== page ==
Mali Rebellion Fighting On Two Fronts

There's a separatist rebellion raging in the desert north of Mali, and the junta leaders, who seized power last week, have the double task of grappling with the insurgency while fending off global condemnation of their coup. From the capital, Bamako, NPR's Ofeibea Quist-Arcton reports this includes the threat of crippling sanctions by Mali's West African neighbors.

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Turning to West Africa now where a separatist rebellion is raging in the desert north of Mali. The rebel leaders who seized power last week are now grappling with an insurgency and fending off global condemnation of their coup. From the capital, Bamako, NPR's Ofeibea Quist-Arcton has this report.

OFEIBEA QUIST-ARCTON, BYLINE: Captain Amadou Haya Sanogo is the new man in charge of Mali. The English-speaking officer received military training in the U.S. Sanogo is at pains to tell the world he has no intention of holding onto power after democratic elections. The question is when.

CAPT. AMADOU HAYA SANOGO: We're going to decide together to have a good, credible election in order to elect a Malian president - not from one side as it used to be. And then we'll go back to our base.

QUIST-ARCTON: Sanogo's explanation for their March 21 coup, which has tarnished Mali's democratic credentials, is that ousted president, Amadou Toumani Toure - himself a retired military general and coup leader - failed to equip the army with the weapons and resources it needs to put down the northern rebellion. Since the military takeover, nomadic Tuareg insurgents, with sophisticated weapons, have rapidly captured even more strategic territory.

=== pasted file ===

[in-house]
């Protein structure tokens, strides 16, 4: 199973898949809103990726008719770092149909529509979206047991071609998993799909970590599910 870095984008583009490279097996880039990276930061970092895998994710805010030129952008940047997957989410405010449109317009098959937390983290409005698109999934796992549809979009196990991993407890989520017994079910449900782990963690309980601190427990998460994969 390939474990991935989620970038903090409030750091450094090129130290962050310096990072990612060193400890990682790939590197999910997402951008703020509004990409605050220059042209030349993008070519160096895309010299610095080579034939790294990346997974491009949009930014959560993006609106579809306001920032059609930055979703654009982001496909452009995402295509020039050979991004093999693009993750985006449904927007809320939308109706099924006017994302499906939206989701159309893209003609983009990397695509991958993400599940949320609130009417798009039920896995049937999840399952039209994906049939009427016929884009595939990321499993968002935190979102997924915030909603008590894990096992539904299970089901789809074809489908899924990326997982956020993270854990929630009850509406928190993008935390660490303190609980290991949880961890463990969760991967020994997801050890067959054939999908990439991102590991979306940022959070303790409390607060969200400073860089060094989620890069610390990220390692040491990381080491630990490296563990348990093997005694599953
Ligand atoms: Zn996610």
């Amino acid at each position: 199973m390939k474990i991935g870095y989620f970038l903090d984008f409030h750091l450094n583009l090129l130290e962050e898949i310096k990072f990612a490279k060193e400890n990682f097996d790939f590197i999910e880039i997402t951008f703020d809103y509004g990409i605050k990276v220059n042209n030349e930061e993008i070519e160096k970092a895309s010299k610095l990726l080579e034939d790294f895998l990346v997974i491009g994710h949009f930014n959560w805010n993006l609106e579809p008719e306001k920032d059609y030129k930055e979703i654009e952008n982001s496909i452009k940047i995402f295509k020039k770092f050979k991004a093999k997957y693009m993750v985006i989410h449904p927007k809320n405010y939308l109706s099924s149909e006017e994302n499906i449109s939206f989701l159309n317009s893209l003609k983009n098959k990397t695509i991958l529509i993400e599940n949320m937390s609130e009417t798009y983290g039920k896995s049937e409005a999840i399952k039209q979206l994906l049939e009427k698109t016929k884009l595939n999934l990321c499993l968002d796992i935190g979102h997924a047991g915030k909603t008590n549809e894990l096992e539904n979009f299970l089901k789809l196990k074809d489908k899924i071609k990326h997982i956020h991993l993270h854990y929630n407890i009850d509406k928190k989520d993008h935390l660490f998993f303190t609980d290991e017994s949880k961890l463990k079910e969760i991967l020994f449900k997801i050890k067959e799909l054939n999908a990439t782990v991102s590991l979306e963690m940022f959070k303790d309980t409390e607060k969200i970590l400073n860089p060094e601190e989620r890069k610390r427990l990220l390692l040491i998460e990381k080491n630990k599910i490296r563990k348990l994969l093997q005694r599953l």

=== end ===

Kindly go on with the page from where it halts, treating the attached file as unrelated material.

Many have returned to Mali from fighting for Moammar Gadhafi in Libya. Alongside their Islamist allies, the rebels have today besieged the fabled desert city of Timbuktu. Captain Sanogo justifies the rebel advances, saying the army's strength has been sapped over the past decade.

SANOGO: What this army couldn't do in 10 years, I can't do in 10 days. But I tell you what, I'm here for that, and I said it again, it's my priority. And I will put every effort, I will ask everyone, I will ask for any single contribution to make this better, and I will. It's my promise.

QUIST-ARCTON: Speaking to NPR this afternoon, Captain Sanogo says while the junta consults with all Malians, he remains the unelected head of state.

SANOGO: Until the end of the transition. It's not because the committee and Amadou Sanogo want it, but it's what Malians at any level wants and it's what my society want and my army.

QUIST-ARCTON: And Mali's new military leaders have supporters.

(SOUNDBITE OF PROTEST)

QUIST-ARCTON: Chanting long live the Malian army and down with the traitors, civilians have taken to the streets in recent days to demonstrate their backing for the coup. This young medical doctor, who chose to remain anonymous, says Malians are suffering and were fed up of the deposed government's mismanagement of the insurgency in the north. She hopes the junta will do better.

UNIDENTIFIED WOMAN: (Through translator) It's the first time I'm really proud of Mali and of Africa. Honestly, I'd given up on Mali. It's only now, with the military in power, that I've regained some hope, and I want all Malians to feel the same.

(SOUNDBITE OF PROTEST)

QUIST-ARCTON: Sanogo has promised to immediately restore Mali's 1992 constitution. Whether that's enough to convince a tough talking West African community, we should know by tomorrow. That's when the three-day ultimatum issued by regional presidents expires, calling for the soldiers to step down. Otherwise, they could face an economic and diplomatic blockade, and possible military force. Ofeibea Quist-Arcton, NPR News, Bamako.

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